Recording Your Voice

Recording Your Voice

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The next step is the most nerve-wracking one for students: recording their voice. In my experience, there is something very powerful about a student telling their story in their own voice. What begins as nerves develops into discipline as there is an intrinsic motivation for students to have their pronunciation as accurate as possible. They focus on word stress, sentence-level contour (stress & intonation) as well as emotional quality.

Using Voice Effectively

In addition to working on pronunciation at the segmental and suprasegmental level, we want our students to capture the emotion of their story when they are speaking. To practice this, you can collect short written samples from the Internet, and have students practice saying them in a range of emotions: happy, angry, sad, monotone, confused, etc. This helps drive home the importance of conveying the right tone and register in their speaking.

How To Record Your Voice

There are multiple options for recording audio. One way is to record directly into WeVideo. Click here to learn how.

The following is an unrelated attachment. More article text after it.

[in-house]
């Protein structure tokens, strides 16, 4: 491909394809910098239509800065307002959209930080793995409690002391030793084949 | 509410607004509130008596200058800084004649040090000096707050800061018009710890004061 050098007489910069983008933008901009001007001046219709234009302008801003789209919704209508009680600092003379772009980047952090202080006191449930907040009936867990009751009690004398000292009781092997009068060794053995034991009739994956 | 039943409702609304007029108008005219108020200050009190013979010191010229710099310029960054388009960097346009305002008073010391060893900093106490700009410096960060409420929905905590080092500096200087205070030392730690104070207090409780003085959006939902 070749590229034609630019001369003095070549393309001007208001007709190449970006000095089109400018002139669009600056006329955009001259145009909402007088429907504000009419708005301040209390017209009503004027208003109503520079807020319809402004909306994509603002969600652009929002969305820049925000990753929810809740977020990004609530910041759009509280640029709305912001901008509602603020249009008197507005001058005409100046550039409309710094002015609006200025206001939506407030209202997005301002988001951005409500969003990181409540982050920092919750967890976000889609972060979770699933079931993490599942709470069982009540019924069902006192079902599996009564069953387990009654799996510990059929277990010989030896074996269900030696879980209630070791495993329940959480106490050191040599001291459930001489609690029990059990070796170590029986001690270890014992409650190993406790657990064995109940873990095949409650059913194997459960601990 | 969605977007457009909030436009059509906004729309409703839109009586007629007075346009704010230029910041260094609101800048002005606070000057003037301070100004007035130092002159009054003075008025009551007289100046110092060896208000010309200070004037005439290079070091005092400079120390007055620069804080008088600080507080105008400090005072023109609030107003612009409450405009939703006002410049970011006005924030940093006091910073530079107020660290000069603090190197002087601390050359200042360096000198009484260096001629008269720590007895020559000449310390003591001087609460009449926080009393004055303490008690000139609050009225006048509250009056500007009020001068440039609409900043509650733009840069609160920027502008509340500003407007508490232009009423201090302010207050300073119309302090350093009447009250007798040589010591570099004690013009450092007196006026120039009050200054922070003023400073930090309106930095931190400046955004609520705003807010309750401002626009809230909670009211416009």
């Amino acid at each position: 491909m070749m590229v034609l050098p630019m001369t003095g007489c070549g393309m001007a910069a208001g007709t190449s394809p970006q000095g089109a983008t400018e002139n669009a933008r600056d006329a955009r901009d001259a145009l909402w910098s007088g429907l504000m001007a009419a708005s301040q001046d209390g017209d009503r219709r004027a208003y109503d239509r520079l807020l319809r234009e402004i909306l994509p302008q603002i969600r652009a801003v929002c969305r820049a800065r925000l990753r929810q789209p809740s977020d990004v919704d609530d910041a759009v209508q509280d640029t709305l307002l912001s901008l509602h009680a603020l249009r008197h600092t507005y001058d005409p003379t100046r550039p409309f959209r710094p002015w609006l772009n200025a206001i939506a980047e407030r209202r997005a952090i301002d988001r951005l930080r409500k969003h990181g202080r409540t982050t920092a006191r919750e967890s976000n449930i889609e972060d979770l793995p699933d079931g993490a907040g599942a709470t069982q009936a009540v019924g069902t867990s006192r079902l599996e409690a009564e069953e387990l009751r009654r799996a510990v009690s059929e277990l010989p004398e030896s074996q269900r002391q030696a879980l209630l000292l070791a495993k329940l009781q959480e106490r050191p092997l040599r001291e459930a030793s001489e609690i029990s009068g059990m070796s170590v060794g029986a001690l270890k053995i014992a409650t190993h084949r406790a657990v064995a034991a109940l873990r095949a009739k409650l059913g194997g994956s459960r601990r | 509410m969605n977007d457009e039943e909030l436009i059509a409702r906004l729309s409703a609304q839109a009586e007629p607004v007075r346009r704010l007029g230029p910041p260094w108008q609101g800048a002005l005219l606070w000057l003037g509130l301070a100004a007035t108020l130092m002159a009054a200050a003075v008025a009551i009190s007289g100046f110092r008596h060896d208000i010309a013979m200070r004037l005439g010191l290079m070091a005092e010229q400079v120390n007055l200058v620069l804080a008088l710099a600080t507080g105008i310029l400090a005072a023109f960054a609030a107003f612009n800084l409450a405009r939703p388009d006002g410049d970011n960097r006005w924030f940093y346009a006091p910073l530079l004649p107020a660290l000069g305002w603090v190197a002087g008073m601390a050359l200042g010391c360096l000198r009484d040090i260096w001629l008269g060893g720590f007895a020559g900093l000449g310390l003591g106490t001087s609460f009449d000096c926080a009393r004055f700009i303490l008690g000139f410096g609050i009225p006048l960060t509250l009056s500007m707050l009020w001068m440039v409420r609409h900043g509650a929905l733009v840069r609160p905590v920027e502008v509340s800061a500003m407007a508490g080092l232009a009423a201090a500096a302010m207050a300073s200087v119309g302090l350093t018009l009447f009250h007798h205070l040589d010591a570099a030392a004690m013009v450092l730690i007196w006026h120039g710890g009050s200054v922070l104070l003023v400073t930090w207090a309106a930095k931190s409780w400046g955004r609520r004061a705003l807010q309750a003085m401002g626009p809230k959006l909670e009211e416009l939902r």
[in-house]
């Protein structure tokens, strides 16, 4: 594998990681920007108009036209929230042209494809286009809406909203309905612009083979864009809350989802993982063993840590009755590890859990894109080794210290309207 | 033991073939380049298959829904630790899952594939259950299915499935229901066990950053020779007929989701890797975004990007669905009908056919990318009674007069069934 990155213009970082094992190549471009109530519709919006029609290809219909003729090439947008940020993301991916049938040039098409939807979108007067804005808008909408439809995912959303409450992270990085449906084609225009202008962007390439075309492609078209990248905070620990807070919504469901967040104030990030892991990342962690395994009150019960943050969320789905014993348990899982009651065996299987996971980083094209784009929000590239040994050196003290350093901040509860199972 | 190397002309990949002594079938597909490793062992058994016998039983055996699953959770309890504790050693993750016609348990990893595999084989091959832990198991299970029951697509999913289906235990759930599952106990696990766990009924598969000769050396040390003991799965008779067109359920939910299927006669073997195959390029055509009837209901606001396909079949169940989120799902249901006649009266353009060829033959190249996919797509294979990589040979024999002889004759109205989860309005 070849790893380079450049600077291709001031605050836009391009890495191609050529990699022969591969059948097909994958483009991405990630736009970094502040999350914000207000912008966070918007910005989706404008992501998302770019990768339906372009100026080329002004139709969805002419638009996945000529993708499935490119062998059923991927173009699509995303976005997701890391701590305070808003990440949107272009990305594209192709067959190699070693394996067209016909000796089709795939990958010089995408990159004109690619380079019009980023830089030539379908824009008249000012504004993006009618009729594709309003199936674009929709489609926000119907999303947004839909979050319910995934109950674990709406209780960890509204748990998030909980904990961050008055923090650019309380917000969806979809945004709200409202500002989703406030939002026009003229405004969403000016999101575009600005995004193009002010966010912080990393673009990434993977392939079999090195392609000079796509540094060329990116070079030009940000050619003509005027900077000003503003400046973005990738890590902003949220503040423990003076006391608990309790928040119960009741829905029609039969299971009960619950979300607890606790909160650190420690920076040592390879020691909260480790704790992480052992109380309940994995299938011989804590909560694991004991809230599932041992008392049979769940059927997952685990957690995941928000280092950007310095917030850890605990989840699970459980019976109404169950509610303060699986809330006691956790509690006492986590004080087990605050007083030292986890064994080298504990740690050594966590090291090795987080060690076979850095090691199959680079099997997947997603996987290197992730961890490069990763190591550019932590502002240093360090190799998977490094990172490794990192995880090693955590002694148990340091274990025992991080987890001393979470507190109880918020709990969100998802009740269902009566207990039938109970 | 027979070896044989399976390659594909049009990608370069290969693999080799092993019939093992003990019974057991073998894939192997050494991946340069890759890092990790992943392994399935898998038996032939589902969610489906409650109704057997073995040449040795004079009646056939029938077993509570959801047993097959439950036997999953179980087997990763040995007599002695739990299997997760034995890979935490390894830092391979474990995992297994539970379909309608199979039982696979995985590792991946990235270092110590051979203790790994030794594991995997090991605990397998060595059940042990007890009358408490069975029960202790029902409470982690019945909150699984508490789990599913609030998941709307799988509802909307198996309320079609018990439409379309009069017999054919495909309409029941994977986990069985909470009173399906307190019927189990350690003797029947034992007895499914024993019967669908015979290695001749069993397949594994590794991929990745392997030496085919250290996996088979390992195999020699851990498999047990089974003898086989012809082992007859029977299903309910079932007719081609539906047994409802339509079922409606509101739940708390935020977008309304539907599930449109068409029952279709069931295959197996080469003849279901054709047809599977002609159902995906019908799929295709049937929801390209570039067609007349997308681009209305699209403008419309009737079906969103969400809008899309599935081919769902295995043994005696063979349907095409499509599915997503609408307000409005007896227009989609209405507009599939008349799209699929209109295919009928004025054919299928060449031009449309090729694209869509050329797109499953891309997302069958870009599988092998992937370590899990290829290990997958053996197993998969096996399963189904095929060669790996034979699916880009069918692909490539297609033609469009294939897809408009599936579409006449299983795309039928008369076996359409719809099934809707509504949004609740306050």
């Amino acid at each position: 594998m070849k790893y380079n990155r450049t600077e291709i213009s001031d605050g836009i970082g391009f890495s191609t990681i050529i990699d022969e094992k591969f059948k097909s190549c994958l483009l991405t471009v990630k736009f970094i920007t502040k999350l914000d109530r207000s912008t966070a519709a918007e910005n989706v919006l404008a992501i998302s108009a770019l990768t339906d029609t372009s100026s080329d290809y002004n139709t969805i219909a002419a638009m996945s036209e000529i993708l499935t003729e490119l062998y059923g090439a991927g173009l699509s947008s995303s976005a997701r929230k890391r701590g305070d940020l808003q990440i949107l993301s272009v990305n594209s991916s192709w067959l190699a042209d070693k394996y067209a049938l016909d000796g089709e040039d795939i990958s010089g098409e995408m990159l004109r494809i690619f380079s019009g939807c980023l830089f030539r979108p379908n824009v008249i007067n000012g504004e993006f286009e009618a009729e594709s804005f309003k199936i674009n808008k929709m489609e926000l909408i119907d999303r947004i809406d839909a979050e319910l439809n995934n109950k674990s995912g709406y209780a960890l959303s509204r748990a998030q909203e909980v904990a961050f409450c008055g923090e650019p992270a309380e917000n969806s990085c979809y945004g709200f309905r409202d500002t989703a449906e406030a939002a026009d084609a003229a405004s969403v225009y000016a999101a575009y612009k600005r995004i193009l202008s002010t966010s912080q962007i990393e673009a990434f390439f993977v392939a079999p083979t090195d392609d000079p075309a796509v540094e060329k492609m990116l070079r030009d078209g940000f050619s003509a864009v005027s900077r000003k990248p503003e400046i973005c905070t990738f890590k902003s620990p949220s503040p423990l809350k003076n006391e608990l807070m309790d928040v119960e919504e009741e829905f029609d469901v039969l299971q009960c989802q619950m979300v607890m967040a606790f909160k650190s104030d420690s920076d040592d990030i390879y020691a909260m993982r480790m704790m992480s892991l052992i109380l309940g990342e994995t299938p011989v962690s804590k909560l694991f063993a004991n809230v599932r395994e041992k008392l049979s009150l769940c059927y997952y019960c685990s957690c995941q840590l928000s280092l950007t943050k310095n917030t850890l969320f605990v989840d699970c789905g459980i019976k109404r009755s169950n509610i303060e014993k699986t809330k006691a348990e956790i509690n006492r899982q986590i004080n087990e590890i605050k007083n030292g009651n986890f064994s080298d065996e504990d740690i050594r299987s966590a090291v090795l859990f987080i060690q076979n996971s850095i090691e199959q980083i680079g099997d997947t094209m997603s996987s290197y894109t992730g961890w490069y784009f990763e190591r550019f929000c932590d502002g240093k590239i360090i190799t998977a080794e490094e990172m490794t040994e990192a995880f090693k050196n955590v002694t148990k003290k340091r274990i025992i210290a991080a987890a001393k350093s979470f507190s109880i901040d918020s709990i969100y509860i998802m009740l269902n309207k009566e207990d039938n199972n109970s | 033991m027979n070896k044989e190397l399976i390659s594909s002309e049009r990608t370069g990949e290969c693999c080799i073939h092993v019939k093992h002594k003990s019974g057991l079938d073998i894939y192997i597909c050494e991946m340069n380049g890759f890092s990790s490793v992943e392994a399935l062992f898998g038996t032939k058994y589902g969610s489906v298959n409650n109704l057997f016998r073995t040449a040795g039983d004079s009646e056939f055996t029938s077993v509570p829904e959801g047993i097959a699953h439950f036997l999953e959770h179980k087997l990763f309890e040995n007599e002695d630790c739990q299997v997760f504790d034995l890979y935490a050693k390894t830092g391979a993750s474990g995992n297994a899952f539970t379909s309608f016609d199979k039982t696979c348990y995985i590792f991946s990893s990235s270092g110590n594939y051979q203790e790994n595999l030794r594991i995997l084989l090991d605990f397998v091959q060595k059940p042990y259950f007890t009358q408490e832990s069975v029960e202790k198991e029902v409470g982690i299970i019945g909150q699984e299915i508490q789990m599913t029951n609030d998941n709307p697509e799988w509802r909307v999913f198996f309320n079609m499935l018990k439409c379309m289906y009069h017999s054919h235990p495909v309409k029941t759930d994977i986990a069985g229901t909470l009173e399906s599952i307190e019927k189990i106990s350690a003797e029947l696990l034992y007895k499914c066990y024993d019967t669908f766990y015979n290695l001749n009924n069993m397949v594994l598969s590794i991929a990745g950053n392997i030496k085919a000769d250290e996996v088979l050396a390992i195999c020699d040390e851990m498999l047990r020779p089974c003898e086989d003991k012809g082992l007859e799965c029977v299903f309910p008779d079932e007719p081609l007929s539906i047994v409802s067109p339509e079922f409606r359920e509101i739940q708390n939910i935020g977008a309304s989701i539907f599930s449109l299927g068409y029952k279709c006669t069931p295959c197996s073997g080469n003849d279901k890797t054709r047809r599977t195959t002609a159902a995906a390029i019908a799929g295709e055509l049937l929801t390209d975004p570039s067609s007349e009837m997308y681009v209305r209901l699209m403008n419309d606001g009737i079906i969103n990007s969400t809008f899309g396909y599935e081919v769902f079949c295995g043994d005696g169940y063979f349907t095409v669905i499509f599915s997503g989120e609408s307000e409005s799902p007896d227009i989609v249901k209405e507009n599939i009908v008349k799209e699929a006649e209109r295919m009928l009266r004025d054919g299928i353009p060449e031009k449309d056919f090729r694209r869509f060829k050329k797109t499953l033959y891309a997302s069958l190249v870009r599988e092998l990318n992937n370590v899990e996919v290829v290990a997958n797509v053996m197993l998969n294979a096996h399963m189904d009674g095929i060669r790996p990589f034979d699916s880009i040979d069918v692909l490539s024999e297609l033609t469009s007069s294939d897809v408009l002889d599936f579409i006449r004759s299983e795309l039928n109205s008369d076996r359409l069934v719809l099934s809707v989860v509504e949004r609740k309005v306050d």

Some students may feel more comfortable recording audio on their Smartphones. Students can record directly into the Voice Memo app on their iPhone, email the file to themselves, and import into WeVideo. A microphone-enabled headset is sufficient - no need to purchase expensive external microphones.

Task 1: Record your audio and upload it to two places: Your WeVideo media library and to our Padlet wall: Click here

Task 2: Listen to two of your classmates' audio files on the Padlet page and leave feedback as per instructions on the page.

Task 3: Write a post on the Discussion tab on the following question: In addition to the considerations listed on the Padlet wall, what are some specific considerations for ELLs when recording their audio?


Click here to return to Unit 2.